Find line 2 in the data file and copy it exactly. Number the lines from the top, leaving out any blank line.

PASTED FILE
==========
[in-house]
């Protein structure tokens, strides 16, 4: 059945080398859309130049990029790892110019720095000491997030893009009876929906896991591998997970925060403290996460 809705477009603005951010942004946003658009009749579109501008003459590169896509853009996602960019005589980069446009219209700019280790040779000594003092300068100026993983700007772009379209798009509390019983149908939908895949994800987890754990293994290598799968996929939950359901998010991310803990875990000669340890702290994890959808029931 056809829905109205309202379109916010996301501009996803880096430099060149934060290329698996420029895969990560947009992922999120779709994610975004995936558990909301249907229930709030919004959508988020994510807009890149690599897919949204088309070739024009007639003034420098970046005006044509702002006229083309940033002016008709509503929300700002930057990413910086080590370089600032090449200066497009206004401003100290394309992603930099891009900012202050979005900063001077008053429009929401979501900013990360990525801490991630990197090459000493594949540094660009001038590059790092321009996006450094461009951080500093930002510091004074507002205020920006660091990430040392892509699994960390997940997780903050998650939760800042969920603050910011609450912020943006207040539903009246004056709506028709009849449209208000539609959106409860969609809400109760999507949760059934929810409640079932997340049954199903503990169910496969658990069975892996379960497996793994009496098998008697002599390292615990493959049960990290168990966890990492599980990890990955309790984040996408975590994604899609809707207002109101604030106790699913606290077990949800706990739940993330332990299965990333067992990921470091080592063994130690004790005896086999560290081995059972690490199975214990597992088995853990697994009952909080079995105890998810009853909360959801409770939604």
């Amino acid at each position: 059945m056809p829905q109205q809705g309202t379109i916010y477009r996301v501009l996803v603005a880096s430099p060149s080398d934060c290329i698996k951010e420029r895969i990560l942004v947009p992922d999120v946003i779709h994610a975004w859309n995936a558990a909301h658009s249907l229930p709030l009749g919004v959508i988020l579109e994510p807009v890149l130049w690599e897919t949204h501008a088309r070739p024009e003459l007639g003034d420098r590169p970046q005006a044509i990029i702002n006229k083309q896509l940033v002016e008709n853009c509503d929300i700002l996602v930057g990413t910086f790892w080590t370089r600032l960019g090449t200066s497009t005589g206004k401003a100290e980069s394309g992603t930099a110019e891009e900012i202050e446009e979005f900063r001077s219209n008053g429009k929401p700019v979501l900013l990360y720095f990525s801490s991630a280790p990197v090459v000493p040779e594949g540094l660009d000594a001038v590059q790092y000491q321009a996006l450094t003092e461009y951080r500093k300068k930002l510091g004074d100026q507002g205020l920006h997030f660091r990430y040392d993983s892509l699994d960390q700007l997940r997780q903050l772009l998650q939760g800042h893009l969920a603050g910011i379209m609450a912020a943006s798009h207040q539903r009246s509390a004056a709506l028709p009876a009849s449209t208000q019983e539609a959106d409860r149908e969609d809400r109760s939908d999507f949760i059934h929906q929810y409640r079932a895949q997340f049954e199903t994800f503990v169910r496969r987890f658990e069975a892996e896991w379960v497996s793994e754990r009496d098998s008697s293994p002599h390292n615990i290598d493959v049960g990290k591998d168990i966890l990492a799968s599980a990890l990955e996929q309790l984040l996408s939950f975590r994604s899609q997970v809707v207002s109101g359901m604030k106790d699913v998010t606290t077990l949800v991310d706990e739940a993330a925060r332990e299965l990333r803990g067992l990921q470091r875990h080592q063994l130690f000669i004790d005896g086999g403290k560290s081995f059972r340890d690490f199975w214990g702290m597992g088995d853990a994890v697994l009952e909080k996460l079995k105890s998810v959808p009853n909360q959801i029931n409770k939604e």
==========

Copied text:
């Protein structure tokens, strides 16, 4: 059945080398859309130049990029790892110019720095000491997030893009009876929906896991591998997970925060403290996460 809705477009603005951010942004946003658009009749579109501008003459590169896509853009996602960019005589980069446009219209700019280790040779000594003092300068100026993983700007772009379209798009509390019983149908939908895949994800987890754990293994290598799968996929939950359901998010991310803990875990000669340890702290994890959808029931 056809829905109205309202379109916010996301501009996803880096430099060149934060290329698996420029895969990560947009992922999120779709994610975004995936558990909301249907229930709030919004959508988020994510807009890149690599897919949204088309070739024009007639003034420098970046005006044509702002006229083309940033002016008709509503929300700002930057990413910086080590370089600032090449200066497009206004401003100290394309992603930099891009900012202050979005900063001077008053429009929401979501900013990360990525801490991630990197090459000493594949540094660009001038590059790092321009996006450094461009951080500093930002510091004074507002205020920006660091990430040392892509699994960390997940997780903050998650939760800042969920603050910011609450912020943006207040539903009246004056709506028709009849449209208000539609959106409860969609809400109760999507949760059934929810409640079932997340049954199903503990169910496969658990069975892996379960497996793994009496098998008697002599390292615990493959049960990290168990966890990492599980990890990955309790984040996408975590994604899609809707207002109101604030106790699913606290077990949800706990739940993330332990299965990333067992990921470091080592063994130690004790005896086999560290081995059972690490199975214990597992088995853990697994009952909080079995105890998810009853909360959801409770939604």